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What is fair trade?

Fair trade seeks to transform the lives of poor producers in the developing world by enabling them to use their skills and resources to build sustainable livelihoods for themselves and their communities. It seeks to challenge injustices in trading structures and practices that so often lead to the exploitation and marginalisation of poor people.

Producers benefit from:

  • access to new markets
  • better prices
  • decent working conditions
  • regular orders
  • the development of skills
  • participation in decisions and
  • advance payments.

Fair trade also exercises a high degree of care towards the environment and for products carrying the Fairtrade Mark, producers also receive a premium to spend on community development.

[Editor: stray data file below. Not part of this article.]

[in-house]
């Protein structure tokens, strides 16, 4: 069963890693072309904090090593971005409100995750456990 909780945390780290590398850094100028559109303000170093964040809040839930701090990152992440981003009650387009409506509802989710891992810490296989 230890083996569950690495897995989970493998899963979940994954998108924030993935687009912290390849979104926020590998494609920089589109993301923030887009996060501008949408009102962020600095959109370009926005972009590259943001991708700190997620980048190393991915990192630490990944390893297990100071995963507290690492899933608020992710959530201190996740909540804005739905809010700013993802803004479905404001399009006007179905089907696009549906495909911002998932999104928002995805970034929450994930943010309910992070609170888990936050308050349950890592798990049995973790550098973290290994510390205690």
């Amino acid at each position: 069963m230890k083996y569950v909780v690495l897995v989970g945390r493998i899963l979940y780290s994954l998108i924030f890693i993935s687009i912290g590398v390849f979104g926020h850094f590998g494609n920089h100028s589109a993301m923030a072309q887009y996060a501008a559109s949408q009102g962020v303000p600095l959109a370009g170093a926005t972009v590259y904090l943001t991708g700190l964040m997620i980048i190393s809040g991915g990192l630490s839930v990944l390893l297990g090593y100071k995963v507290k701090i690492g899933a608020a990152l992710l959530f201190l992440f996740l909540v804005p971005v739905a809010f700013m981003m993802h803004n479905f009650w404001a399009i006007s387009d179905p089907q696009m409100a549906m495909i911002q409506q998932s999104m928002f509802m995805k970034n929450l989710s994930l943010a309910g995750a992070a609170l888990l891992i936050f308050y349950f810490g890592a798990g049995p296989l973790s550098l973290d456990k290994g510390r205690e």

Through commitments to long-term relationships and building the capacity of producer groups, fair trade gives producers the confidence to plan and invest for the future and the ability to compete in international or local marketplaces. Consumers benefit from being able to buy quality products, knowing that others have not been exploited through the production process.

By buying fair trade products consumers can also send powerful signals to businesses and governments about their concern for justice and ethics in trade. This consumer pressure encourages other organisations to develop fair trade ranges and challenges businesses to improve their wider impacts on society.